Arrive early, stay late. Get to the meeting at least 15 minutes early. That's when most of the actual networking takes place. Think of yourself as the host of your own party rather than a guest. If you introduce yourself and extend your hand, almost everyone will shake it and introduce themselves.
Your Portable Ad
What's a portable ad you ask? It's your business card and it goes every where you go...24 hours a day. How can I make this clear? You are never, ever without a business card. They go in your wallet or purse, in all your vehicles, at home and at work. You never leave home without cards.....ever.
Everyone in your neighborhood should know what you do. Politicians go door to door, why not you too? Introduce yourself and let your neighbors know your business.
Your business card goes in every bill every time you pay it. If you are a local business put your card in local bills. If you have a web site and sell something it goes in every bill...every time you PAY IT!!
Make sure you ask everyone you meet for their card. After the conversation with them is over move away and write down whatever you learned about the person on the back of their card. This will remind you of the points you covered during the conversation.
"Hello, My Name Is........." I hate those name badges as much as anyone but they play an important part in the meeting process. Print your first and last name and the name of your company on your badge. Place the badge on your right side so when you shake hands the person can easily read the badge.
The other important function the badge plays is acquainting you with people you won't meet. As people pass by, they often read the badges of people they pass. It's one more impression of your company name that is out there working for you.
One-on-One Is Best
Concentrate on one person at a time. Group discussions are sometimes productive but the real relationship building comes with personal contact.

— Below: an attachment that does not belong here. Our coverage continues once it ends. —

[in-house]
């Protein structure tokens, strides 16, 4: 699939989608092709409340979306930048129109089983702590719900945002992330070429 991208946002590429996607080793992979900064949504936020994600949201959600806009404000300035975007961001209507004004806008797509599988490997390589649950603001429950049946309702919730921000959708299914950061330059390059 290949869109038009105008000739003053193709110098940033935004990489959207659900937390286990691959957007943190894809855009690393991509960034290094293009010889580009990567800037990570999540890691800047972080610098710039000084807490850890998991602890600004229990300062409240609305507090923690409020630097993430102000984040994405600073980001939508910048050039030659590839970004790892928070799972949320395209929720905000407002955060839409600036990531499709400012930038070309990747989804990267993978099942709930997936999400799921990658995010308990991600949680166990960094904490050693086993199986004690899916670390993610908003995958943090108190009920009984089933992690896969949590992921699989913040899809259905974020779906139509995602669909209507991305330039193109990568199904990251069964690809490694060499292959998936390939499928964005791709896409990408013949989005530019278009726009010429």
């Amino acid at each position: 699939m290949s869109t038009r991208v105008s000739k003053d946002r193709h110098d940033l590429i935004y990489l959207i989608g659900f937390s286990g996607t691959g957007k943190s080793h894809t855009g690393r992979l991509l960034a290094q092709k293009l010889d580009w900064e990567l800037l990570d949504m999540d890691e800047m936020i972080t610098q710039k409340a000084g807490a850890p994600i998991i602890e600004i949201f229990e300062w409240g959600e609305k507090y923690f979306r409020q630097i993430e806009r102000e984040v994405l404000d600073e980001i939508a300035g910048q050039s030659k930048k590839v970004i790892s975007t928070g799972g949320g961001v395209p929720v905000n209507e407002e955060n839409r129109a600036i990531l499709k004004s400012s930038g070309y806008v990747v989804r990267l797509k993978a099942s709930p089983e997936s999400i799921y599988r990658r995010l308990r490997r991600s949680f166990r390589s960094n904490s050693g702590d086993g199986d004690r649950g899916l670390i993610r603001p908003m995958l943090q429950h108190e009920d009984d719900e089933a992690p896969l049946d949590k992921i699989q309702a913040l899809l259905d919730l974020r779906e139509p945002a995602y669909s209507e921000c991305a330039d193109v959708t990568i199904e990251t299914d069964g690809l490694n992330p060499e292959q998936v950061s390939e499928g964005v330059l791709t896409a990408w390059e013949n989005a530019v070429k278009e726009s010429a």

Follow-Up Is Key
Make sure you follow up with an email, fax, letter or personal call to anyone you feel may turn into a business associate or customer. Start the relationship right away while the contact still remembers who you are.
Contact List/Mailing List
Make a mailing list of new contacts. Send them information about your company with a letter expressing your pleasure in meeting them. Tell them that the information you are enclosing is to supplement the conversation at the meeting.
Referrals Build Business
There is nothing more powerful than a referral. When someone recommends you and your business the customer has an expectation of service and is more comfortable in dealing with you.
If someone sends you a referral make sure you thank them. Send a note or even better, a personal call expressing your appreciation for the referral. This will encourage the referring party to do it again.
Pace Yourself With Networking
Bozeman has something going on almost every night. I could probably attend seven or eight meetings a week if I wanted to. Don't overdo it. Your professionalism will suffer because it will become tedious rather than fun. Keep it to one or two meetings a week. Besides, in a small town, many of the same people will show up in the same circle. If you miss them in one meeting you can catch them at the next one. Pick and choose based on the subject matter of the meeting matching up with the target market you are looking for.
The Last Word On Networking
The final point I want to make is that in a small town relationships are much more important than in large cities. People will find out about you faster and the good and the bad about your company won't be secret long.
Being active in the community says a lot about you and your business. If you're not networking and your competition is it's going to be a long cold winter for you. Be the ant not the grasshopper. Put customers away now for the cold months ahead.
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Based in Bozeman, MT, Tom Egelhoff is the author of How To Market, Advertise & Promote Your Business Or Service In A Small Town, and The Small Town Advertising Handbook: How To Say More And Spend Less. He is also a seminar and workshop presenter and trainer. He may be reached at 888-550-6100 or PO Box 271, Bozeman, MT 59771-0271